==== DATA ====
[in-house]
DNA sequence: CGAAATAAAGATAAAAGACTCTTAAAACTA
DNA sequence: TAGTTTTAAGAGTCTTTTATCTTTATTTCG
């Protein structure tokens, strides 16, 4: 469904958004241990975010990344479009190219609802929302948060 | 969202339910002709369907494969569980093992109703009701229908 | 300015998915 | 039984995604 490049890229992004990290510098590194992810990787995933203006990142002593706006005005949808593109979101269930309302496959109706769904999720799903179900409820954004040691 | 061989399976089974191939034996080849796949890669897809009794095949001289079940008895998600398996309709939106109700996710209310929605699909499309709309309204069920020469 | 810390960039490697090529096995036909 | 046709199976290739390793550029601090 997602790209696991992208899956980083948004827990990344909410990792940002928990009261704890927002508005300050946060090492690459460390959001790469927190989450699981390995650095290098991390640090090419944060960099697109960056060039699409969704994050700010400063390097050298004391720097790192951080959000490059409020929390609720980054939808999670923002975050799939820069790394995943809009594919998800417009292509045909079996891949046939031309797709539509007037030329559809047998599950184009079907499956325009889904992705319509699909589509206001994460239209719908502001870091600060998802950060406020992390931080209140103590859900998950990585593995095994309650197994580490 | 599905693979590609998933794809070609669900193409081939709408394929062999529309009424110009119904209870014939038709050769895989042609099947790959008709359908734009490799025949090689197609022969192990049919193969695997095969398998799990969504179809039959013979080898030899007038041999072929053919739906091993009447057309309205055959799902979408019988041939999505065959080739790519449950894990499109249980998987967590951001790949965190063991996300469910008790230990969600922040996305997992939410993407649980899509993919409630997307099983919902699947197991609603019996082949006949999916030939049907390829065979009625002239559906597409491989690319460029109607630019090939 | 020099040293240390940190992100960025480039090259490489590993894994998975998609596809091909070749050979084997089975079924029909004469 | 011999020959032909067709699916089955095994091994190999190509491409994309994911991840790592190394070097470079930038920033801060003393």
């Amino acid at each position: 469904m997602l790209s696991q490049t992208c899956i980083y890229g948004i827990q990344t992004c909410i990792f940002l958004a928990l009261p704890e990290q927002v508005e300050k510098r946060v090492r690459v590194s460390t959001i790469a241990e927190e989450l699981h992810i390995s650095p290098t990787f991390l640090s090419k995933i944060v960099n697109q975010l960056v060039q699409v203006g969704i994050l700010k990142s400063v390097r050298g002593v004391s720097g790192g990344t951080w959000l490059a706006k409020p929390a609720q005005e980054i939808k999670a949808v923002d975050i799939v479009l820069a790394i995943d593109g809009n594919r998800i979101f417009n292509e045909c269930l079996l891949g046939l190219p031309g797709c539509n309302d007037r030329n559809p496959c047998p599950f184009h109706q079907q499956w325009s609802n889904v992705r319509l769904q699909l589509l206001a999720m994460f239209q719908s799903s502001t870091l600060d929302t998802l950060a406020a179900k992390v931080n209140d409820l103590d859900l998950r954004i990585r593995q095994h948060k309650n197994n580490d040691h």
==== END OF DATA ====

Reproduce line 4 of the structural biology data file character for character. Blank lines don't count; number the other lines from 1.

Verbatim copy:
């Protein structure tokens, strides 16, 4: 469904958004241990975010990344479009190219609802929302948060 | 969202339910002709369907494969569980093992109703009701229908 | 300015998915 | 039984995604 490049890229992004990290510098590194992810990787995933203006990142002593706006005005949808593109979101269930309302496959109706769904999720799903179900409820954004040691 | 061989399976089974191939034996080849796949890669897809009794095949001289079940008895998600398996309709939106109700996710209310929605699909499309709309309204069920020469 | 810390960039490697090529096995036909 | 046709199976290739390793550029601090 997602790209696991992208899956980083948004827990990344909410990792940002928990009261704890927002508005300050946060090492690459460390959001790469927190989450699981390995650095290098991390640090090419944060960099697109960056060039699409969704994050700010400063390097050298004391720097790192951080959000490059409020929390609720980054939808999670923002975050799939820069790394995943809009594919998800417009292509045909079996891949046939031309797709539509007037030329559809047998599950184009079907499956325009889904992705319509699909589509206001994460239209719908502001870091600060998802950060406020992390931080209140103590859900998950990585593995095994309650197994580490 | 599905693979590609998933794809070609669900193409081939709408394929062999529309009424110009119904209870014939038709050769895989042609099947790959008709359908734009490799025949090689197609022969192990049919193969695997095969398998799990969504179809039959013979080898030899007038041999072929053919739906091993009447057309309205055959799902979408019988041939999505065959080739790519449950894990499109249980998987967590951001790949965190063991996300469910008790230990969600922040996305997992939410993407649980899509993919409630997307099983919902699947197991609603019996082949006949999916030939049907390829065979009625002239559906597409491989690319460029109607630019090939 | 020099040293240390940190992100960025480039090259490489590993894994998975998609596809091909070749050979084997089975079924029909004469 | 011999020959032909067709699916089955095994091994190999190509491409994309994911991840790592190394070097470079930038920033801060003393």